2018 will be the year when the fate of Brexit and thus of Britain will be decided. 2017 was too early in the negotiation. By 2019, it will be too late.
Realistically, 2018 will be the last chance to secure a say on whether the new relationship proposed with Europe is better than the existing one. And to insist that the “deal” contains the necessary detail to make the say meaningful.
On Thursday, we publish “What We Now Know”, detailing what we have learnt about Brexit since 23 June 2016.
I make no secret of my desire that Britain stays in the European Union. This is the most important decision we have taken as a nation since the Second World War. It decides the destiny and fortunes of our children for years to come. And I believe passionately that by exiting the powerful regional bloc of countries on our doorstep, to whom we are linked physically by the Channel Tunnel, commercially by the single market, historically by myriad ancient ties of culture and civilisation, and politically by the necessity of alliance in an era which will be dominated by the USA in the West and China and India in the East, we are making an error the contemporary world cannot understand and that future generations will not forgive.
But the campaign in the first instance is not to reverse the decision; but to claim the right to change our minds once we see the terms of the new relationship.
No one disputes the 2016 vote. And no one disputes that if it stands as the expression of British opinion, we will leave.
The issue is whether as facts emerge, as the negotiation proceeds and we have clarity over the alternative to present membership of the EU, we have the right to change our mind; whether the “will of the people” – this much abused phrase – is deemed immutable or is permitted to mutate as our perception of reality becomes better informed.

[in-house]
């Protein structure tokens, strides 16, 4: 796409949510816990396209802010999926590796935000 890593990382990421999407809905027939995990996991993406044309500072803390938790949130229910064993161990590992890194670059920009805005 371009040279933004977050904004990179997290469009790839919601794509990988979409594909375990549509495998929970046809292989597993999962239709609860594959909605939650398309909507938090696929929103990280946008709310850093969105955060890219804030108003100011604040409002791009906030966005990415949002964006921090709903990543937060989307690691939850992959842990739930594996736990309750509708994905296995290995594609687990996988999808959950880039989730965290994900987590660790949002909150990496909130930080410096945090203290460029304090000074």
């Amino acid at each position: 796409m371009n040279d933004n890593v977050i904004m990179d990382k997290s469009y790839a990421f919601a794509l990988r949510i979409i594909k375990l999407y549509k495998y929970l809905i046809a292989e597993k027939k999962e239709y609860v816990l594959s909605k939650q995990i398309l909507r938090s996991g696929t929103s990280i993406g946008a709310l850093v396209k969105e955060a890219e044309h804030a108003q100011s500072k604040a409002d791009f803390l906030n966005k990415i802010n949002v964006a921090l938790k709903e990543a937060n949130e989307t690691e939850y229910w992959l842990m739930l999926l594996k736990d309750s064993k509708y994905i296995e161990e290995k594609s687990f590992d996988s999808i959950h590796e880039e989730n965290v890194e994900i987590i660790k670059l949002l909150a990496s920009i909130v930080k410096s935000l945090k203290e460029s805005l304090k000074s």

When we voted in 2016, we knew we were voting against our present membership of the European Union, but not what the future relationship with Europe would be.
It was like having a general election in which the question is “Do You Like the government”? If that were the question, few incumbent governments would be re-elected.
Once we know the alternative, we should be entitled to think again, either through Parliament or an election or through a fresh referendum, which will, of course, not be a re-run of the first because it will involve this time a choice based on knowledge of the alternative to existing EU membership.
Over the past months, the Brexit landscape – hitherto obscured in the fog of claim and counter claim – is being illuminated.
We have now had the Budget prediction that, due to Brexit, economic growth is going to be below expectation – not just this year, but averaging 1.5 per cent for the next five years in a row. This has not happened for over 30 years. This is in addition to the fall in our currency, fall in living standards and now the first falls in employment.
Concomitant with that, was the admission that we would, despite previous claims, have less to spend on the NHS and that, for the next few years at least, we will not be getting money back from Europe but, rather, giving a large sum to it.
Then there is the Northern Ireland negotiation. The claim the issue is now “resolved” is risible. It is merely postponed. Instead, the negotiation revealed the nature of the real choices we face and the tension at the heart of the government’s negotiating position.
In essence, there are four options in approaching the Brexit negotiation:
- To re-think and stay, best done in a reformed Europe, where we use the Brexit vote as leverage to achieve reform.
- To exit the political structures of the EU, but stay in the economic structures – i.e. the single market and customs union.
- To exit both the political and the economic structures of Europe, but try to negotiate a bespoke deal which recreates the existing economic benefits and keeps us close to Europe politically.
- To exit both structures, to make a virtue of leaving, to negotiate a basic free trade agreement and market ourselves as “Not Europe”.
Here is the rub: all the last three options are Brexit. But they have vastly different impacts and outcomes.
The government has ruled out option two, is seeking to negotiate option three, but a substantial part of the Tory party is prepared to go for option four.
The problem with option three is that it is simply not negotiable without major concessions that make a mockery of the case for leaving.